During the life span of the project, the public relations officers undoubtedly had much to be "mad" about. "Our main problem," Hastings has commented, "was the fact that Vanguard had the unique position in those early days of the space age of being a public, or basically unclassified project. Vanguard was the only 'open project,' so it bore the brunt of the national displeasure with early space failures."17

Under these circumstances, the Vanguard public information officers could only do their best, from day to day, to tell the true story as it developed, taking what satisfaction they could from the knowledge that just as the Vanguard scientists and engineers were pioneering space-age hardware and procedures, they were also among the pioneers in space-age public relations.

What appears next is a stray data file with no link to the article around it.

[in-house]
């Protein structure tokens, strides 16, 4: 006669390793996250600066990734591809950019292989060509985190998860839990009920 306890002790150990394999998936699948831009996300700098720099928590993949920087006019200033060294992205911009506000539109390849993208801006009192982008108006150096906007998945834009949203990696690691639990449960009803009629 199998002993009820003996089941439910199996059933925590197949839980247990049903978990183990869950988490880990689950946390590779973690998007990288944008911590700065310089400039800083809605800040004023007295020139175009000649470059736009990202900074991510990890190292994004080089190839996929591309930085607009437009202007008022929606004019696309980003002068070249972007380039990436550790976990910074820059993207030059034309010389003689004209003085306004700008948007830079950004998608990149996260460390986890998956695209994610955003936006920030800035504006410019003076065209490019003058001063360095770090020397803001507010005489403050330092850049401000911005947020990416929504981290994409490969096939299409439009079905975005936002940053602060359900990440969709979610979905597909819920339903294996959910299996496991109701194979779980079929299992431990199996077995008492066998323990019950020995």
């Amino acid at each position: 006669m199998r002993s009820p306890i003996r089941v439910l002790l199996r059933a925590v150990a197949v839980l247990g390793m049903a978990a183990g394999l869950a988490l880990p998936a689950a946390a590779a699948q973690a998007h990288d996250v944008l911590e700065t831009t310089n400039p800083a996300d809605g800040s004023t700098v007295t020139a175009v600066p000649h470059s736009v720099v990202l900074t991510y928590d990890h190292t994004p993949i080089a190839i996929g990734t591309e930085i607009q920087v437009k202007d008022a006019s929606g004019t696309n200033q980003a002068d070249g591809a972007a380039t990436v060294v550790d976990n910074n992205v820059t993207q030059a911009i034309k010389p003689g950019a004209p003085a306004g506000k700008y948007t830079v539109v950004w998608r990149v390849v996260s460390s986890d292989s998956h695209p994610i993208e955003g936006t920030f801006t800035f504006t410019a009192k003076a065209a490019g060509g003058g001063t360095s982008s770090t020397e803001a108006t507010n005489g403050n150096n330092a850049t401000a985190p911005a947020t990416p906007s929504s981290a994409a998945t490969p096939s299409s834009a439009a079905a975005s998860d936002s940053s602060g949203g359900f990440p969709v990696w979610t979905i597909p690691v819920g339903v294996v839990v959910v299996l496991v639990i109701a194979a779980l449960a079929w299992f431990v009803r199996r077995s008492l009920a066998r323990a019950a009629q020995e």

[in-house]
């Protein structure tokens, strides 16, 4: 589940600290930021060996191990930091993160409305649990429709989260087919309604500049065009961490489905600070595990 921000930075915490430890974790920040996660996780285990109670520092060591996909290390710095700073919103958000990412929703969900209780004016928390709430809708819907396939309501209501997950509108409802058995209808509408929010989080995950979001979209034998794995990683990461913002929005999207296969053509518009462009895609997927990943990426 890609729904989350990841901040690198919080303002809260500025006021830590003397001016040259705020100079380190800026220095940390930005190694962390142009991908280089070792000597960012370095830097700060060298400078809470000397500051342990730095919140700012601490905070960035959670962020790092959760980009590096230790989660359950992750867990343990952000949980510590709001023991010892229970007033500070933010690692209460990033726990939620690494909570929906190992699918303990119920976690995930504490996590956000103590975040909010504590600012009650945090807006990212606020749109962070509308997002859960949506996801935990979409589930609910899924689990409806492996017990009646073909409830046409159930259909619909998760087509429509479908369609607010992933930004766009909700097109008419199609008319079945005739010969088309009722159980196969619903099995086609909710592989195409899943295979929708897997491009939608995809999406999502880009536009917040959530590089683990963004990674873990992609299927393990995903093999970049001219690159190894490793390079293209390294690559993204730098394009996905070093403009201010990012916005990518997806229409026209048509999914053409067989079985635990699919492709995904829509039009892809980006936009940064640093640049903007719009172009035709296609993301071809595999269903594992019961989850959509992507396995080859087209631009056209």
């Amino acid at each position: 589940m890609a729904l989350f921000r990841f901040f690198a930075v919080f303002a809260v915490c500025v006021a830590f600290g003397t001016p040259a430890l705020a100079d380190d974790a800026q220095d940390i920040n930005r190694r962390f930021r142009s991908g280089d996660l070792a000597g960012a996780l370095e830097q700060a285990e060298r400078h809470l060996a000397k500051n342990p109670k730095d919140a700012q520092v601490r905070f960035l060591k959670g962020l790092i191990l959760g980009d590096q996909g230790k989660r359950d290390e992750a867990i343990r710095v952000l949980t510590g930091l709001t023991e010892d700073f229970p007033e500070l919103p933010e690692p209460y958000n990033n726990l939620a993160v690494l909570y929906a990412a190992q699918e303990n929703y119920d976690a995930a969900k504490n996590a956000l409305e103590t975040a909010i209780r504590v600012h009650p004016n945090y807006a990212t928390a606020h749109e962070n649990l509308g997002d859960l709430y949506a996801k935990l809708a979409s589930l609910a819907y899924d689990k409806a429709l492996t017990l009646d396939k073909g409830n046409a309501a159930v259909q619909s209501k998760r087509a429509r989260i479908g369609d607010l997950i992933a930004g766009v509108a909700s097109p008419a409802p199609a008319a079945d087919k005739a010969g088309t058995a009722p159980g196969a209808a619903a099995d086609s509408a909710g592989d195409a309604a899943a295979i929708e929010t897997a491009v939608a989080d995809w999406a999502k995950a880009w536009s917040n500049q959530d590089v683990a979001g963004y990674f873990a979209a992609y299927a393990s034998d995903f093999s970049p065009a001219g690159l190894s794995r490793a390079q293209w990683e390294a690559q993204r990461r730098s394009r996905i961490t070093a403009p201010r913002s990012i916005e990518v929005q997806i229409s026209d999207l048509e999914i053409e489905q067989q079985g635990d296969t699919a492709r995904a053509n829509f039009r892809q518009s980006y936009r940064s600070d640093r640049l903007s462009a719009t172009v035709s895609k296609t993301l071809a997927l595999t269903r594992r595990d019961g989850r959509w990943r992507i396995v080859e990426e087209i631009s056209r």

Following the launching of TV-4BU in the fall of 1959, America's first purely scientific satellite program came to an end. In the language of officialdom it was "phased out" with practically all the NRL members of the project assuming positions with the various research and development programs of NASA. In the minds of those who were with the project more or less from start to finish, it remains vividly alive to this day. Its annual dinners on the seventeenth of March, anniversary of the launching of Vanguard I, draw in the neighborhood of a hundred of the team members, as well as veteran reporters who had sympathized with their efforts, to swap cherished reminiscences and to replay old Vanguard jokes. Dan Mazur speaks for all of them when he says that "for the great majority of us old Vanguard hands, putting up those rockets was never a job. It was a way of life."18